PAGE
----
This is one of those few games, a rare gem in an ocean of filth, where your choices can be a ruthless bloodbath, silent ninja and anything in between. You can finish this game without killing anyone at all if you’re good enough. And with this game you will probably want to when you hear what some of the enemies have to say! When you hear an enemy soldier talk about how he has to pick his daughter up from school later and how he is so proud of her, it just doesn’t feel right to hurt him…

There are at least five ways through any given part of the game. Choices like ‘Guns-Blazing’, ‘Sneaking-Around’, ‘Hacking-Computers’, ‘Picking-Locks’, ‘Finding-Keys/Passwords’ and ‘Just-Plain-Asking-People-For-A-Bit-Of-Help’. Those methods can be mixed and matched at any point at will to get whatever results you want. And the diversity gets even greater when you get to the augmentations.

Remember what I said earlier about JC being a super-soldier? Well it turns out he can even upgrade his own body! Along the way, you will find ‘augmentation canisters’ that each offer you an irreversible choice between two special abilities. For instance I found one that offered either a cloaking device, making you invisible to humans, or a radar cloak, that made you invisible to all kinds of robots, security cameras and stuff… And which choice you make has an enormous effect on how you play the game from then on. The first time I played the game I chose the normal cloak. I was leaping at people from the air ducts and cutting their throats like Predator, but the game turned into a less sexy, more dangerous episode of Benny Hill whenever they brought the robots in!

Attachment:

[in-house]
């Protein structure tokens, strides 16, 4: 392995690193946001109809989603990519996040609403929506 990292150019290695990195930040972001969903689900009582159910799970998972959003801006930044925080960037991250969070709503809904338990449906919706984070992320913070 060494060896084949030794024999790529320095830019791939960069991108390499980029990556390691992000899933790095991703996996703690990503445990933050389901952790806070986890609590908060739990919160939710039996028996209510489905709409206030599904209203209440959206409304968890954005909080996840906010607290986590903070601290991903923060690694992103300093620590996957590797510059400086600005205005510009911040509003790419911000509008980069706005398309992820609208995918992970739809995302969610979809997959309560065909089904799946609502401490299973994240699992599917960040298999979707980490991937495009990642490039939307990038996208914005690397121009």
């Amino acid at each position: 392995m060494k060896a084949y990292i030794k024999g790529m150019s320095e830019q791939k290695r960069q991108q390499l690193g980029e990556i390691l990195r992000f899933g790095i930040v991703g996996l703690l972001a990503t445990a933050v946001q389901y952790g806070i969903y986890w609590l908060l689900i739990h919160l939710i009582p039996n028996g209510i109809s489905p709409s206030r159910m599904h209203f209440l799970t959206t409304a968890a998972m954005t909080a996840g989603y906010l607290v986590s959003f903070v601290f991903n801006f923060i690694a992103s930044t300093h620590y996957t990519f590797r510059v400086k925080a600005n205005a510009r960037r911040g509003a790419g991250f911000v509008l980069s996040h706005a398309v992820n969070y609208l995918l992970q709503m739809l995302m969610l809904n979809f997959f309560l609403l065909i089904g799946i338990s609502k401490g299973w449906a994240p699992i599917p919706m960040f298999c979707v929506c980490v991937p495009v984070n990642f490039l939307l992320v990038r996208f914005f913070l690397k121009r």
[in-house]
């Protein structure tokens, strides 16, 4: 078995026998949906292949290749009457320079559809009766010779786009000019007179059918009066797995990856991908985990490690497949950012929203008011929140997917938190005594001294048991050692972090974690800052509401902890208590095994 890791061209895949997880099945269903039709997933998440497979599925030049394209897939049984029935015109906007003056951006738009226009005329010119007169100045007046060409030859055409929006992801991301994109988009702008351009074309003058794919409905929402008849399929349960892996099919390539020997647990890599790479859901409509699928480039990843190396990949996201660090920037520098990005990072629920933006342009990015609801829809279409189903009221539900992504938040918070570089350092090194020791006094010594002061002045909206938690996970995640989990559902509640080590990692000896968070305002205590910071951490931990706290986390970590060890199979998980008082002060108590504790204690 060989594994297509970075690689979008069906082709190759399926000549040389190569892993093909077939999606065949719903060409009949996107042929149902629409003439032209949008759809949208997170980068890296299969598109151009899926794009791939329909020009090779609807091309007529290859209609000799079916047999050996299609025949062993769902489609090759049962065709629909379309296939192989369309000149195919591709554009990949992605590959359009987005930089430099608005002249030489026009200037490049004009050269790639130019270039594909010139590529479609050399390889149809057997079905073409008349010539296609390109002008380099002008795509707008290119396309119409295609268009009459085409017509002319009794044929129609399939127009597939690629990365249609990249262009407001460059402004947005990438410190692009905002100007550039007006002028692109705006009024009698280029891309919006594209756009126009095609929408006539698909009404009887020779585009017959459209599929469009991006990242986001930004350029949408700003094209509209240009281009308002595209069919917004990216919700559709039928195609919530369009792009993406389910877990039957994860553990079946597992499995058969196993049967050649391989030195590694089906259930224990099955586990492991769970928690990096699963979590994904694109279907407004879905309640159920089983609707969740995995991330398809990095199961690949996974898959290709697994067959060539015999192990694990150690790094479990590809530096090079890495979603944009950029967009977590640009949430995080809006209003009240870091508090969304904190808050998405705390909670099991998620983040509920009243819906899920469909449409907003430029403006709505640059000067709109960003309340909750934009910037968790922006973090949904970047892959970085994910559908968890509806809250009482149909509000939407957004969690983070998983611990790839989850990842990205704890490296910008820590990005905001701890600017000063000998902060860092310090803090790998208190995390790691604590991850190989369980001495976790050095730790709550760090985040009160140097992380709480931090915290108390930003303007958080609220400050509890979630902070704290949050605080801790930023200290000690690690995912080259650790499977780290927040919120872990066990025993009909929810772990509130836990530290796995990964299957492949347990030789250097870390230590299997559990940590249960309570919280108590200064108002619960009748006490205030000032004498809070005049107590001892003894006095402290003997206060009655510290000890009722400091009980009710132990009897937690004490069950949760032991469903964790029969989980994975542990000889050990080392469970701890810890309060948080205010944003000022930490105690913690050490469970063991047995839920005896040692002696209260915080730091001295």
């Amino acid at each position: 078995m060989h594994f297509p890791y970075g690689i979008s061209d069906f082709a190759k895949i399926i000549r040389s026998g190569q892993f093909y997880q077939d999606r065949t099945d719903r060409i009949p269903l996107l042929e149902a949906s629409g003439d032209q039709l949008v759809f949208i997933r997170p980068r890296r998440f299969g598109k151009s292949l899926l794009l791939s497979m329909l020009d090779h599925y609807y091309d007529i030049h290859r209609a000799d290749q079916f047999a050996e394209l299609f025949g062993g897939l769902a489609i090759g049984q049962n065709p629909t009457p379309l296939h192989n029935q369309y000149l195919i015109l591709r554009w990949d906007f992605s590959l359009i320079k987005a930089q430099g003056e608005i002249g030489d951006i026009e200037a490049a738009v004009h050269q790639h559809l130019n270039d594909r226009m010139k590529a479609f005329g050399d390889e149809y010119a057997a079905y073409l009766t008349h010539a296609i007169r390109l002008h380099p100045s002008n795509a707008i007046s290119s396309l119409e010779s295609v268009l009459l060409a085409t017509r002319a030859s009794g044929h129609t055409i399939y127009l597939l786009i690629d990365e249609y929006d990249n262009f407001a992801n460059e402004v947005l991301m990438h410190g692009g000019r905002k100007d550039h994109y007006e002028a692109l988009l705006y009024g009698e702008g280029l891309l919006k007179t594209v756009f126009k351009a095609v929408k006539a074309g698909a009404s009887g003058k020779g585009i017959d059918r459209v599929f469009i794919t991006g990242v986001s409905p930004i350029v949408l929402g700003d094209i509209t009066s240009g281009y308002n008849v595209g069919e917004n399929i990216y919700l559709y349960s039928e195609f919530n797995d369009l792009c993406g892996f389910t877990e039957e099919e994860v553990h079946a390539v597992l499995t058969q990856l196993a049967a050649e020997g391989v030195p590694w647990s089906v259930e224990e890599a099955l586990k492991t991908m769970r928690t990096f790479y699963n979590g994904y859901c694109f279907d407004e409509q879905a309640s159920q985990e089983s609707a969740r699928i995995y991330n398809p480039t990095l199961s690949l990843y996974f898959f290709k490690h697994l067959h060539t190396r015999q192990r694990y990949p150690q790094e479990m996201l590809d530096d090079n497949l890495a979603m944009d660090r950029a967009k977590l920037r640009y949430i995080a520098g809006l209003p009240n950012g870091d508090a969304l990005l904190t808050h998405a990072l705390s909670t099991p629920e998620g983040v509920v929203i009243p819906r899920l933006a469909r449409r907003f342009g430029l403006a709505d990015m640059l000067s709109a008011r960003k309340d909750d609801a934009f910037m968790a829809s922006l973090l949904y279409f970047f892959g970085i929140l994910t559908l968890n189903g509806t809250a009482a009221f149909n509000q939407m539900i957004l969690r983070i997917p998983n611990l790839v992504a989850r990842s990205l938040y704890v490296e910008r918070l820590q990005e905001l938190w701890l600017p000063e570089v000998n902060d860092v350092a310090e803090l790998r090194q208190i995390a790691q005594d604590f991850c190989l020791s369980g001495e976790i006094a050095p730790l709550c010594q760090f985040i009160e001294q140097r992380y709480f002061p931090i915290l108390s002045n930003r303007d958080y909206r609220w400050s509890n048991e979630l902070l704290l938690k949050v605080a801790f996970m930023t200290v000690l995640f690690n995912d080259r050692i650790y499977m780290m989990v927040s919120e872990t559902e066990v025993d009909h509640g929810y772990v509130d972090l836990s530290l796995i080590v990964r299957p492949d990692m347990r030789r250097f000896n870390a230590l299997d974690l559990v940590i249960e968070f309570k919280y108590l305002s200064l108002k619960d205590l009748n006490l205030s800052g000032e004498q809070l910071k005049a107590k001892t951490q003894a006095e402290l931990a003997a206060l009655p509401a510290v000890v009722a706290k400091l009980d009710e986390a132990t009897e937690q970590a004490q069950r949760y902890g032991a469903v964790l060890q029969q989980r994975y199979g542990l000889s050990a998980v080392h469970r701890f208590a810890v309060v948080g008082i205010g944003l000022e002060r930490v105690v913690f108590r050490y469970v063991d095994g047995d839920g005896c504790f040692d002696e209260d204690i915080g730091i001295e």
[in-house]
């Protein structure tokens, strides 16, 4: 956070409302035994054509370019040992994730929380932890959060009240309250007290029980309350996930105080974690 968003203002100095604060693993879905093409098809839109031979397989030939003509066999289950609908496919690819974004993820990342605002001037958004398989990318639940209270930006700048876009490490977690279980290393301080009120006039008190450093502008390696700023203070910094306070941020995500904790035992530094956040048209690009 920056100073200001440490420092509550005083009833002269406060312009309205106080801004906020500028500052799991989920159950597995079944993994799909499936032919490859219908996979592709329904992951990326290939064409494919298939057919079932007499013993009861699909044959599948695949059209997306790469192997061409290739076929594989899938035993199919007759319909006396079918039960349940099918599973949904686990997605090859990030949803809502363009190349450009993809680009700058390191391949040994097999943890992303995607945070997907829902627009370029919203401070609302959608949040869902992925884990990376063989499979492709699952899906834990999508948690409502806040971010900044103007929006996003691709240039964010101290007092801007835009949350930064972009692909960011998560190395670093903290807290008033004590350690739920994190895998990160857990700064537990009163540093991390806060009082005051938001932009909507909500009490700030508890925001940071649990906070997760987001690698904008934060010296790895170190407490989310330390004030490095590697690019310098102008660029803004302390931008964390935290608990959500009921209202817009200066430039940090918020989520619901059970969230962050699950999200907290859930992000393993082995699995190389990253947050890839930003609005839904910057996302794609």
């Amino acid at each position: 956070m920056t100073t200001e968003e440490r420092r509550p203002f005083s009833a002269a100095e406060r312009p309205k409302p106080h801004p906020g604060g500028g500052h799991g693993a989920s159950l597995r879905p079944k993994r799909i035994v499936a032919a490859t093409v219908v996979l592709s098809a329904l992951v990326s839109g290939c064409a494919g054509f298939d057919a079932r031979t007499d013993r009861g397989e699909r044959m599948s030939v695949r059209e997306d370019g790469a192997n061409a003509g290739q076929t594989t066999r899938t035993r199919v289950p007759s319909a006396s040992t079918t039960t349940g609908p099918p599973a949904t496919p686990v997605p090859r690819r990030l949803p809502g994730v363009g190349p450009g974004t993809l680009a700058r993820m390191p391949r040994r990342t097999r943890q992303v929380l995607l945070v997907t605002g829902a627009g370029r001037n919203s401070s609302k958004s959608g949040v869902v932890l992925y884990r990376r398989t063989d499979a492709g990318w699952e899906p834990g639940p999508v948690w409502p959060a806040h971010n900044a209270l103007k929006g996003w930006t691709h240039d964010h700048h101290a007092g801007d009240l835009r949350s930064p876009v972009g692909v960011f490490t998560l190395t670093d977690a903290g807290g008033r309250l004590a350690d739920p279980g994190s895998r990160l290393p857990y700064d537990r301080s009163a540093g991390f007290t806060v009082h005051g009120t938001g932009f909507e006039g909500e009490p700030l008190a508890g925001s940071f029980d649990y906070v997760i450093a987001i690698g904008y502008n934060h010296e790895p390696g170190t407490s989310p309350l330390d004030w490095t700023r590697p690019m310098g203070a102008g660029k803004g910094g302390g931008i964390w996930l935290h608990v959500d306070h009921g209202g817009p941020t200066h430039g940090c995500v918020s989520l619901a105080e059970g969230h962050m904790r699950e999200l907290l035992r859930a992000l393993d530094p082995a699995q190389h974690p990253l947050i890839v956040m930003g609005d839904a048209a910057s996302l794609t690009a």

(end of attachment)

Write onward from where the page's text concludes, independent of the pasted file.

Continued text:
You would have to play this game hundreds of times to get the full experience out of it!
Unfortunately, the game is rather old, so the graphics do look incredibly dated. I was able to forgive this in light of the amazing voice-acting, something you never see in videogames even today!